Where was Ed Markham in 1823/1824?
Did he really visit the Lachlan in 1823?
Edward Markham, having been sentenced to 7 years under the (UK’s) Irish Insurrection Act, arrive on the “”Mangles” on 8 November 1822.
Edward/Edmund was forwarded by river, direct to Parramatta from the ship on 12 November, with 116 other convicts, Markham to be assigned  to James Byrne of Appin (who also had land in Evan, now Penrith). We are still unclear whether he took up duty with Byrne, and if so, whether at Appin or Evan. We have no record of his assignment apart from this document, until he started with John McHenry at Evan, now Penrith on 21 August, 1824.
Did he visit the Lachlan River area while assigned to whomever in the 1823/1824 period? No evidence.
Edmund Markham was “received in service” of John McHenry at Evan (now Penrith) on August 21, 1824.He spent some five plus years with McHenry, and staying with him until 1830 as Overseer  despite gaining his Ticket of Leave in 1827  and Certificate of Freedom 1829 .It is possible that during this time he first visited the Lachlan River – but no evidence..
Puzzle – A
On the left is the Markham Monument built about 1914, 92 years after Markham arrived in the Colony; and below it, the Monument 100 years later. On the right, is plaque, affixed in about 1914, after the first photograph was taken, reading
“Edmund Markham, Born 1794, Arrived Darbys Falls 1823, Died 1866 can be seen”
The birth date on the plaque is misleading – he was born 1802.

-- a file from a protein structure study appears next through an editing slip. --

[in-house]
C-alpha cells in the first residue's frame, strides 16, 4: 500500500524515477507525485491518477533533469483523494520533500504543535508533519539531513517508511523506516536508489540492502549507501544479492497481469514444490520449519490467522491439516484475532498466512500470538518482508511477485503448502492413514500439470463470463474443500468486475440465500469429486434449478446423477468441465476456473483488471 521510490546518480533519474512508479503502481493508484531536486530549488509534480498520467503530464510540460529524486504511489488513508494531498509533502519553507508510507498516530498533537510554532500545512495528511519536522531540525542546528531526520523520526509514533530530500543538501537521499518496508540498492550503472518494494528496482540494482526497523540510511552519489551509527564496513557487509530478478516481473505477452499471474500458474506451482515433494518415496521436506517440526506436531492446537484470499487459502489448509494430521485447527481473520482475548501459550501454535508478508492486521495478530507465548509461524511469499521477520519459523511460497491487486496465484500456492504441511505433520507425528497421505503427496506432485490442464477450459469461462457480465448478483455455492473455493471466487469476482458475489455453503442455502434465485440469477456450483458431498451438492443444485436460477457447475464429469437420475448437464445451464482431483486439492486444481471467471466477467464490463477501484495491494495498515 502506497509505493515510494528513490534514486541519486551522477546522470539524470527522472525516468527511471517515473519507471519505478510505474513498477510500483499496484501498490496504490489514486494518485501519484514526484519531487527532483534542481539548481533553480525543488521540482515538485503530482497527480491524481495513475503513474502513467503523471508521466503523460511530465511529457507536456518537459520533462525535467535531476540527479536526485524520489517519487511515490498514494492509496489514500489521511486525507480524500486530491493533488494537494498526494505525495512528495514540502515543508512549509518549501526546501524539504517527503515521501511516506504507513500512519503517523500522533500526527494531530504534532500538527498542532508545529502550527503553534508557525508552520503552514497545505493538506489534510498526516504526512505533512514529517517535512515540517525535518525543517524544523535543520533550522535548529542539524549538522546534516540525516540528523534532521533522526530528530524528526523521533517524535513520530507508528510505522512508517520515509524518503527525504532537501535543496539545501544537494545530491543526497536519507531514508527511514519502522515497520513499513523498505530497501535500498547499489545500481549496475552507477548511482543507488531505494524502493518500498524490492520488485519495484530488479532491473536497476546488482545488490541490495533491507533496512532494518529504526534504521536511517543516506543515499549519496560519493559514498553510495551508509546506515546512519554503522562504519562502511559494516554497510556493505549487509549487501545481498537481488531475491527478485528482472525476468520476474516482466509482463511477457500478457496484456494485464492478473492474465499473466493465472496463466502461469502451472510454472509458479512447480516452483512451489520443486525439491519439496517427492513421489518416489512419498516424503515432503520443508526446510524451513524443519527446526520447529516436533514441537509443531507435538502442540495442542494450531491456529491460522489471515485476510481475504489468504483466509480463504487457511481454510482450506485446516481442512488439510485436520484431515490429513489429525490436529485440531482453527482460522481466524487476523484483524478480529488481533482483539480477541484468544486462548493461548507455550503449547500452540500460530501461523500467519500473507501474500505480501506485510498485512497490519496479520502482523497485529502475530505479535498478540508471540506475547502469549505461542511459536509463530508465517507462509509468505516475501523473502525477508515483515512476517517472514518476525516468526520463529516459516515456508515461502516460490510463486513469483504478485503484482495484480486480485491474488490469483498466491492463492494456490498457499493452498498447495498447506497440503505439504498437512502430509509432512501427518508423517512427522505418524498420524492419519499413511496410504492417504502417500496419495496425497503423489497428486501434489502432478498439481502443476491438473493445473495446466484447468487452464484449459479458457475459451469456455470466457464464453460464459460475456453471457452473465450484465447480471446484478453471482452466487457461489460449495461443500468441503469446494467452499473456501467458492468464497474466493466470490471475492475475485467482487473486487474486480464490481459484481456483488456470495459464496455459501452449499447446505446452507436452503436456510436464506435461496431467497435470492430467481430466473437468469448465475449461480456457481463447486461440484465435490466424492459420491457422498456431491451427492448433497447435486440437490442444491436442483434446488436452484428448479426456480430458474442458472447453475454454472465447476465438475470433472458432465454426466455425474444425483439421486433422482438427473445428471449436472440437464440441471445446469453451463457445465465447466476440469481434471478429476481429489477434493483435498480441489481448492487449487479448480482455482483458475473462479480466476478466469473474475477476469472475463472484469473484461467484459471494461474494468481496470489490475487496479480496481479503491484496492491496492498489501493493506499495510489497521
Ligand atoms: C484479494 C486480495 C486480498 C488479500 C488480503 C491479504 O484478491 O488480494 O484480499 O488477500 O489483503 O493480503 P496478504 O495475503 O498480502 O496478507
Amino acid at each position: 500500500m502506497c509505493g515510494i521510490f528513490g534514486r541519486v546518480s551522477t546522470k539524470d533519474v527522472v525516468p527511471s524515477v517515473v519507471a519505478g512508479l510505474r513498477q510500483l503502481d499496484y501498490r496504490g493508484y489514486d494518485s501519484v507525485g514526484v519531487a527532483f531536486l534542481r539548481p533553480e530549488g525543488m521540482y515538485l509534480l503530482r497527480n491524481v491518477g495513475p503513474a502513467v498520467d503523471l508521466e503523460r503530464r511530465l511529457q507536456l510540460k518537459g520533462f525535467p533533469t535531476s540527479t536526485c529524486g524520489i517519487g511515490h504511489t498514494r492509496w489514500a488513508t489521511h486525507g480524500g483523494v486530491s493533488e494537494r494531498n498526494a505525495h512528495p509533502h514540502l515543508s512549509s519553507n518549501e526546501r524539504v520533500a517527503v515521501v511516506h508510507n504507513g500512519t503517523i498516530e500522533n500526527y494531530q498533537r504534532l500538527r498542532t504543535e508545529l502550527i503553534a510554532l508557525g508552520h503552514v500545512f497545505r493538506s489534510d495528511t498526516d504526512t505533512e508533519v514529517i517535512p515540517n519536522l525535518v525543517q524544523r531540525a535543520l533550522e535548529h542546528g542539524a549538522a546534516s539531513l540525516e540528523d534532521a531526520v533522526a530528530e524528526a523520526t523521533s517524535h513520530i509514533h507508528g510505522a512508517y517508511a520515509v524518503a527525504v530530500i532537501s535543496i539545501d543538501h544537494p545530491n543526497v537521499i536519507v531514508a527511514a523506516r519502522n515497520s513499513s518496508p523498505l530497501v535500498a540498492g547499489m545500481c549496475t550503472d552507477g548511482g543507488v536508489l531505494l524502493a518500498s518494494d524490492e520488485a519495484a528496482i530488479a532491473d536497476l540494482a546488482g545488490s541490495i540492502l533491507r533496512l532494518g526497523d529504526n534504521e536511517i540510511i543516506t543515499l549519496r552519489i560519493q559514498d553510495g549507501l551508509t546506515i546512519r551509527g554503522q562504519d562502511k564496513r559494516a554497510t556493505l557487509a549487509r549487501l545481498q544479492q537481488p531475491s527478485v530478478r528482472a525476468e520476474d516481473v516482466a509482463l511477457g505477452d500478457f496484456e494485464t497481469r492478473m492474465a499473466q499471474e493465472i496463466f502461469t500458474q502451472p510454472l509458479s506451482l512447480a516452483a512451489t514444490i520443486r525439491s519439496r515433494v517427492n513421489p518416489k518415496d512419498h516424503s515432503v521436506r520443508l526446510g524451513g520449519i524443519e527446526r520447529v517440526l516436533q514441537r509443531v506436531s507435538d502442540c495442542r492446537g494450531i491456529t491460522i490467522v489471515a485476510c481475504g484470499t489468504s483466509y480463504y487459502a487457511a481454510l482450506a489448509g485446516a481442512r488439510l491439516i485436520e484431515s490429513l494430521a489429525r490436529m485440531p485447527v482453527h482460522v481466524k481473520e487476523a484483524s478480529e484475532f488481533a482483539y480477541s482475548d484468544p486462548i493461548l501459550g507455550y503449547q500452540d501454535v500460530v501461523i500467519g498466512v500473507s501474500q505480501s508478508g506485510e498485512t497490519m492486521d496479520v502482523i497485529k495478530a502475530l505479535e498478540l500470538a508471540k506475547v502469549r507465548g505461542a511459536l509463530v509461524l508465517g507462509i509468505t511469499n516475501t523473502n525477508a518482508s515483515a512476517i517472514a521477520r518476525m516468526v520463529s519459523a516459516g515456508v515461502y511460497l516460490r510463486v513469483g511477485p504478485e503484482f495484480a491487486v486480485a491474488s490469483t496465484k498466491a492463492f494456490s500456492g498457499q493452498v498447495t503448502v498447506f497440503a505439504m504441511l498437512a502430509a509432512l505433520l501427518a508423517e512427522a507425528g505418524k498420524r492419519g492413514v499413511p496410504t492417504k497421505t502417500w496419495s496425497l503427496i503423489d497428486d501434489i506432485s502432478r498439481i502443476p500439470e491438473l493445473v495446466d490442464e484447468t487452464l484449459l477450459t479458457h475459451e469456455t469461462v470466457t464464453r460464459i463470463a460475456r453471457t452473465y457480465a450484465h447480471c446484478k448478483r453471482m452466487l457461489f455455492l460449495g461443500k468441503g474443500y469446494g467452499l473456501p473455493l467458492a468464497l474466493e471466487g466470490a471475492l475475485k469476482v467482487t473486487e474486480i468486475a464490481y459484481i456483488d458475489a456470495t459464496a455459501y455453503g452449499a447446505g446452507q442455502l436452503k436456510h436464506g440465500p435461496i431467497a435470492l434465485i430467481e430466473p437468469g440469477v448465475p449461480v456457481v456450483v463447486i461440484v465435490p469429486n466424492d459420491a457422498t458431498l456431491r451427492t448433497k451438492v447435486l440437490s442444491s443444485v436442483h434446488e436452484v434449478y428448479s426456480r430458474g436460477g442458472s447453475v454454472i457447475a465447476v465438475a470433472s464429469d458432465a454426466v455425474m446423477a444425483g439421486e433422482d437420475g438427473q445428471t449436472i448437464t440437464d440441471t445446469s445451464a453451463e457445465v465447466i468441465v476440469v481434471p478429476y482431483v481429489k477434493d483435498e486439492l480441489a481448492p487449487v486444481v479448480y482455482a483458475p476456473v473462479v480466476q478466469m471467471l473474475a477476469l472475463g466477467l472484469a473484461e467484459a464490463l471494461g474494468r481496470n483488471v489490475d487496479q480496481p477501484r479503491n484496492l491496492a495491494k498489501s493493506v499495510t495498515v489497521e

Given that some 100 years had passed since his arrival in NSW and almost 50 years since his death, and noting the birth date error, one must, without any other proof, treat the 1823 date with caution.We know he was on Milburn Creek in 1836, when James was born. He left Sydney in 1830, so our only certainty is the first half of the 1830s
The only success I have had searching for his whereabouts in 1823/1824 has been his name in the Windsor Constable’s Notebook. These notebooks were prepared during preparations for a census and other record keeping in the Colony. Most of those I have seen have been made house by house, farm by farm etc so it has been possible to link assignees with their employer. Unfortunately the list on which I found Markham’s name had been transcribed alphabetically for the district, making it almost impossible to identify his location at the time:
- “Population Book of 1824[ . Signed by Wm Cox JP on 21.12.1824. at Windsor Court House with the note “ The persons accounted for in this book mustered at Windsor in 1823 but not 1824. List includes Ed Markham but no other details.
WHERE NOW? WAS HE ASSIGNED AT THE TIME TO COX? MANY WERE, BUT THERE WERE MANY OTHER EMPLOYERS AT WINDSOR AND DISTRICT. 
- During the 1822 – 1824 period of the UK’s “political” Irish Insurrection Act of 1822, there were 4000 arrests, though only 507 convictions, of whom 452 were transported, in all cases for seven years. Edmund Markham was from Limerick where there were 785 arrests, 181 convictions, and 179 transported.↵
- Colonial Secretary’s Correspondence 1788-1825 Reel 6009 page 431 dated 12 November, 1822.↵
- 1828 Census.↵
- Reel 910 item 4/4065. and Sydney Gazette 2 November 1827.↵
- Reel 984 Item 4/4297.↵
- Reel 1254 4/1223.↵
- Re Ed in Windsor in 1823, herewith an extract from “Hawkesbury 1794-1994” (Barkley and Nichols) Page 5 “Earlier in the same century, other aborigines had continued to live in proximity to the (Hawkesbury) River. Some, like Annie Markham, remained around Webb’s Creek and Wiseman’s Ferry fashioning traditional baskets. Why Markham? Our Markham could only have fathered an ‘Annie’ in 1823, so this Annie would have been already making baskets at around the same time. Two other convict Markhams arrived in 1820, at least one being sent to the area for assignment.↵